You can’t always predict or plan for life’s curveballs, and pregnancy complications are a great example. Even if you’re taking all the right vitamins, eating healthy meals, exercising safely, and seeing your provider regularly, complications like placenta previa and placental abruption can still arise. It can be very unsettling to read about all the things that can go wrong, but keep in mind that we have many useful resources to help us diagnose, monitor, and treat these conditions safely. My advice is to focus on what you can control, which is keeping yourself healthy and cared for through lifestyle changes and regular prenatal visits. If you’re in need of any pregnancy products or if you want to start planning ahead for postpartum, Natalist has got you covered. Shop our products here, or continue reading on the Natalist blog.
- Herrick EJ, Bordoni B. Embryology, Placenta. [Updated 2023 May 1]. In: StatPearls [Internet]. Treasure Island (FL): StatPearls Publishing; 2023 Jan-. Available from: https://www.ncbi.nlm.nih.gov/books/NBK551634/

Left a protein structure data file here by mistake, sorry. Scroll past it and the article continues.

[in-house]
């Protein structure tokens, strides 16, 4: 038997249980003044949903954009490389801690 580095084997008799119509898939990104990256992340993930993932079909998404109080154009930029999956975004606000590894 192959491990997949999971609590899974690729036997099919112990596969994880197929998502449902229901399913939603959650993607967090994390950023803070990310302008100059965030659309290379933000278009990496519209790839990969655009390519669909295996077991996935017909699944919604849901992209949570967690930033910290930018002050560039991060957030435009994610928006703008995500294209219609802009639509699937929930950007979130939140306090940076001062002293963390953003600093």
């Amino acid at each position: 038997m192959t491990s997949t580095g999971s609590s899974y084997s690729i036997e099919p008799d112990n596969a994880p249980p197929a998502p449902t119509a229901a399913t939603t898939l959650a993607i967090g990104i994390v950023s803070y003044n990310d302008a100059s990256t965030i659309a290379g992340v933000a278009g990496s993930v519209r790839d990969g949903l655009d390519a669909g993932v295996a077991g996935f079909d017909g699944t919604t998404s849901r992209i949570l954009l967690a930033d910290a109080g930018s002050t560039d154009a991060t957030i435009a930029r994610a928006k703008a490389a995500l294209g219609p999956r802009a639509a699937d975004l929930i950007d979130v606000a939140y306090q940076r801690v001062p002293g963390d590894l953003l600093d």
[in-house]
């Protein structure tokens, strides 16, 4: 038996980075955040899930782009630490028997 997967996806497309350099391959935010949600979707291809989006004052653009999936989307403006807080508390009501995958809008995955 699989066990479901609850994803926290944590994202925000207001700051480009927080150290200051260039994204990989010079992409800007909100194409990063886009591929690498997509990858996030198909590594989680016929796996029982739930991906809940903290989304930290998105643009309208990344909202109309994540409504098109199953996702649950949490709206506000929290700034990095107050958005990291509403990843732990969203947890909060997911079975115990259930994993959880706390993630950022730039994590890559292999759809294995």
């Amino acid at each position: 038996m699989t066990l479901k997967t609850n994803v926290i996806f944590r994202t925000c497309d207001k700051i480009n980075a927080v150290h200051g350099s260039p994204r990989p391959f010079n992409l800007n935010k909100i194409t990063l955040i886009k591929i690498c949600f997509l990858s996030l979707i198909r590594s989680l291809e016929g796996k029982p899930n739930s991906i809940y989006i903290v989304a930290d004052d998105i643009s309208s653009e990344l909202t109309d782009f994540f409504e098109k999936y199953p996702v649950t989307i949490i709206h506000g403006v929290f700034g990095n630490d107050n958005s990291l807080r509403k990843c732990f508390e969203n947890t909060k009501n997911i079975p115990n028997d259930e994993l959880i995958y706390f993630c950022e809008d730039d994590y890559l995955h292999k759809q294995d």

- Placenta Previa. Cleveland Clinic. September 2022. https://my.clevelandclinic.org/health/diseases/24211-placenta-previa#symptoms-and-causes
- Placental Abruption. Cleveland Clinic. July 2021. https://my.clevelandclinic.org/health/diseases/9435-placental-abruption
- Schmidt P, Skelly CL, Raines DA. Placental Abruption. [Updated 2022 Dec 19]. In: StatPearls [Internet]. Treasure Island (FL): StatPearls Publishing; 2023 Jan-. Available from: https://www.ncbi.nlm.nih.gov/books/NBK482335/
- Yang Q, Wen SW, Phillips K, Oppenheimer L, Black D, Walker MC. Comparison of maternal risk factors between placental abruption and placenta previa. Am J Perinatol. 2009;26(4):279-286. doi:10.1055/s-0028-1103156